Based upon the May 8, 2016, incident with the markers, the court concluded that an episode of domestic violence had occurred and that it may again occur. In relevant part, the court explained as follows:

So the question becomes was the incident with the markers and the table enough to create a reasonable fear of imminent physical injury and is it likely that this may occur again? The court is going to find that based upon [Randy's] behavior — the acknowledged behavior — the testimony of [Erica] and the statements of [Erica] in the text message that she had reasonable fear of injury, because of the anger and the behavior of Mr. Bussell at that time, . . . the court is going to find that due to the ongoing conflict of the personal property and the impending childbirth, the relationship between the parties that it is likely that another incident [of domestic violence] may occur. . . .

On June 7, 2016, the court entered a DVO against Randy which remains in effect until June 7, 2017. The Order, issued on a Form AOC 275.3, reflects that the court found that "it was established, by a preponderance of the evidence, than an act(s) of domestic violence and abuse . . . has occurred and may again occur[.]" The Order restrains Randy from any contact or communication with Erica except for court appearances and requires that he remain at least 300 feet away from her except for court appearances. The June 7, 2017, docket sheet order contains the following additional findings:

1) finding of d.v. requires finding of injury, stalking, sexual assault or infliction of fear of physical injury or assault 2) no finding on stalking b/c that requires infliction of harm, there was no testimony that she feared he would harm her 3) testimony about him coming to get belongings w/law enforcement, b/c fear was of eviction, not physical injury. 4) changing passwords — not enough testimony Resp. was responsible 5) Note this is not filed on behalf of children 6) Q is was incident with markers enough to creat [sic] reasonable fear of imminent physical injury and is it likely may occur again. 7) Ct. finds Pet'r had reasonable fear of injury b/c of incident w/markers and table, 8) Due to ongoing conflict over personal property and impending childbirth, ct finds likely that another incident may occur.

On June 17, 2016, Randy filed a Motion to Alter, Amend, or Vacate which the trial court denied by Order entered on July 6, 2016. On August 5, 2016, Randy filed a Notice of Appeal to this Court.

Randy raises two issues on appeal. He contends that: (1) there was no evidence that Erica was in fear of imminent physical danger as required by statute; and (2) there was no evidence that domestic violence and abuse occurred or that it may occur again.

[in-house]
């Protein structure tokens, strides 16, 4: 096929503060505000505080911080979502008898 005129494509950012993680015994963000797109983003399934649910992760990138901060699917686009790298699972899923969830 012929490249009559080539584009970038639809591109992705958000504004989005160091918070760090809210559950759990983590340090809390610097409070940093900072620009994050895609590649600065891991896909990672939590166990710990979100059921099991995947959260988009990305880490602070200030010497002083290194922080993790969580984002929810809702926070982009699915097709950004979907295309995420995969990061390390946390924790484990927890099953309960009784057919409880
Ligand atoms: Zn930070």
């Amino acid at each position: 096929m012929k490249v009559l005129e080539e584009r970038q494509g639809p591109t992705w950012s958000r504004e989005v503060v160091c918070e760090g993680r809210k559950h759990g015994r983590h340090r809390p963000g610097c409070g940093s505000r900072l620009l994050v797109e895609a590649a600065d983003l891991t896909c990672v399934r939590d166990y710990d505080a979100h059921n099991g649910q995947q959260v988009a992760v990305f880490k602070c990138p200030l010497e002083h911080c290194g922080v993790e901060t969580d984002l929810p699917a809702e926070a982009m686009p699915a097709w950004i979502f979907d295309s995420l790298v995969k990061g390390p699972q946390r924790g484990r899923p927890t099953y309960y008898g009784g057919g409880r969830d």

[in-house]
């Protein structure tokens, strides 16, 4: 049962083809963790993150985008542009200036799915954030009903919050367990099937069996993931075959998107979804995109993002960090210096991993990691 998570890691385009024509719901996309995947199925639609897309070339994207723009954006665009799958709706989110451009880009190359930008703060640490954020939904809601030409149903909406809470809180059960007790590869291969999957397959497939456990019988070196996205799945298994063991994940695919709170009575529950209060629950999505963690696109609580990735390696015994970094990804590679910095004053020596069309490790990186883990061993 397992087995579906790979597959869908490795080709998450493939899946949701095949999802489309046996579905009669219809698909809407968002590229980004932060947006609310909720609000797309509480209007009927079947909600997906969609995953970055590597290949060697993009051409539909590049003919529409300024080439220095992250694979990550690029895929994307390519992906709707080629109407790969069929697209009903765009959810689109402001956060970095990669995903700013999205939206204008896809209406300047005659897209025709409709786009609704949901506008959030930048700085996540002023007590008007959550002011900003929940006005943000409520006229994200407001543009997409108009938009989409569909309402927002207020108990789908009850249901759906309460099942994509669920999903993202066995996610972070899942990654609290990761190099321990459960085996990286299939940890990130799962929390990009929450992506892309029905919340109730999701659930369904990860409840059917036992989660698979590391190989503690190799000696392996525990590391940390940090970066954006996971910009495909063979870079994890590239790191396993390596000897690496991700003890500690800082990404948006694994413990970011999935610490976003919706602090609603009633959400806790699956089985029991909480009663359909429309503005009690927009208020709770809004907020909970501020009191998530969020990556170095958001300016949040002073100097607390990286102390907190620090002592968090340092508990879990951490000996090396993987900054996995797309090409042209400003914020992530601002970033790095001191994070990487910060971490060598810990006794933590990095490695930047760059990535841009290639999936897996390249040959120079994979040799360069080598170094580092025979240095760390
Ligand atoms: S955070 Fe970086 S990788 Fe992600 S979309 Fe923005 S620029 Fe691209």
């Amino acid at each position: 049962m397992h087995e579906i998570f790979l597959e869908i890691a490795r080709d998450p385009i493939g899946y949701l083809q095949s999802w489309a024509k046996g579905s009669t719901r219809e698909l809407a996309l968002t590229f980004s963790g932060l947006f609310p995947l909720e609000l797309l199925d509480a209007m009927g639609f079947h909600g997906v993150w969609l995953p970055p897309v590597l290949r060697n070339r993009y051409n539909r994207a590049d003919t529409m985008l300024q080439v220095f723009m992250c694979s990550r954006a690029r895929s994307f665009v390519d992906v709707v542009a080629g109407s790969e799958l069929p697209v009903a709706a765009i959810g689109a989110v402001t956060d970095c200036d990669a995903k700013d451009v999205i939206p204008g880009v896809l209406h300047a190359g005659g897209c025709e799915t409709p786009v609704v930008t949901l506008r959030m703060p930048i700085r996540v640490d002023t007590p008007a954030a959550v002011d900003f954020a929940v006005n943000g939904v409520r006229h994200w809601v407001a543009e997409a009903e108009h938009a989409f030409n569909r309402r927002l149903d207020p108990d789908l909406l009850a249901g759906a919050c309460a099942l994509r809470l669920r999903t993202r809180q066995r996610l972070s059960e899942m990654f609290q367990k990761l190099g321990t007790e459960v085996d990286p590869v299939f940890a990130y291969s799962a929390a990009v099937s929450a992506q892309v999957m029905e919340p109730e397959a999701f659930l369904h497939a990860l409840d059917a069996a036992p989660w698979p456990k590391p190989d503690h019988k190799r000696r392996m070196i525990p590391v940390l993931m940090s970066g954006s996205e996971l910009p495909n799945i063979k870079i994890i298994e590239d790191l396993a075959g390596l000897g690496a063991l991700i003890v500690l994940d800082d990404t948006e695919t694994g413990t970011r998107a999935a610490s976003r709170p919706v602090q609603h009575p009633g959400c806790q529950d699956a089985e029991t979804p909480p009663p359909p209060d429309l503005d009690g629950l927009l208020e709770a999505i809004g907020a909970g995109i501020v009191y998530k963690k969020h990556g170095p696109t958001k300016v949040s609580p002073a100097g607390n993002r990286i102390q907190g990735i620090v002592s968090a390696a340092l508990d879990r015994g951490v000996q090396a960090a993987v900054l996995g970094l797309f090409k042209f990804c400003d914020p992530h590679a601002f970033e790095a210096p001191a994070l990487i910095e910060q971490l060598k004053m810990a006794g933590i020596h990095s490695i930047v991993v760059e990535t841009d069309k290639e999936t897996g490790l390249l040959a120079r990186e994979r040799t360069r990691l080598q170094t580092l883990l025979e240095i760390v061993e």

A court may issue a DVO following an evidentiary hearing if it "finds by a preponderance of the evidence that domestic violence and abuse has occurred and may again occur. . . ." KRS1 403.740(1). "The preponderance of the evidence standard is met when sufficient evidence establishes that the alleged victim was more likely than not to have been a victim of domestic violence." Gomez v. Gomez, 254 S.W.3d 838, 842 (Ky. App. 2008) (internal quotation marks and citation omitted). The act of domestic violence and abuse is defined as:

physical injury, serious physical injury, stalking, sexual abuse, assault, or the infliction of fear of imminent physical injury, serious physical injury, sexual abuse, or assault between family members or members of an unmarried couple[.]

KRS 403.720 (1). When we review a DVO, "the test is not whether we would have decided it differently, but whether the court's findings were clearly erroneous or that it abused its discretion." Gomez at 842.

Erica's testimony about the May 8, 2016, incident with the markers and the May 9, 2016, text messages regarding that incident established that she was indeed fearful of Randy. "Deciding which witness to believe is within the sound discretion of the family court as fact-finder; we will not second-guess the family court, which had the opportunity to observe the parties and assess their credibility. CR 52.01." Hunter v. Mena, 302 S.W.3d 93, 98 (Ky. App. 2010). Erica's testimony provides a substantial evidentiary foundation for the trial court's determination that an act of domestic violence had occurred. In Hohman v. Dery, 371 S.W.3d 780 (Ky. App. 2012), a court found an adequate basis to support a DVO where a former boyfriend's conduct caused the victim fear of imminent physical injury; the girlfriend testified that she felt threatened when he clenched his fists and yelled at her through gritted teeth. She believed that the boyfriend was unable to control his emotions or his temper. Thus, pursuant to Hohman, the evidence must merely suffice to satisfy the substantial discretion of the court issuing the DVO.

Randy also argues that there was no evidence that domestic violence and abuse would occur again as required by KRS 403.740(1). We disagree. "The predictive nature of the standard requires the family court to consider the totality of the circumstances and weigh the risk of future violence against issuing a protective order." Pettingill v. Pettingill, 480 S.W.3d 920, 925 (Ky. 2015). In Boone v. Boone, 501 S.W.3d 434, 440 (Ky. App. 2016), this Court explained:

Kentucky courts have liberally construed our statutory scheme in order to afford relief. KRS 403.715(1) mandates that the domestic violence statutes be interpreted to "[a]llow victims to obtain effective, short-term protection against further wrongful conduct in order that their lives may be as secure and as uninterrupted as possible[.]" Conduct which can reasonably be inferred to cause fear of imminent physical injury has been deemed to satisfy the statutory definition of domestic violence under Kentucky law. . . . Hohman v. Dery, 371 S.W.3d 780, 783 (Ky. App. 2012).

In concluding that domestic violence might again occur, the trial court properly considered the totality of the circumstances — including the impending birth of the parties' child and the ongoing conflict between them. We find no abuse of discretion.

We affirm the June 7, 2016, and July 6, 2016, Orders of the Rockcastle Circuit Court.



1. Kentucky Revised Statutes.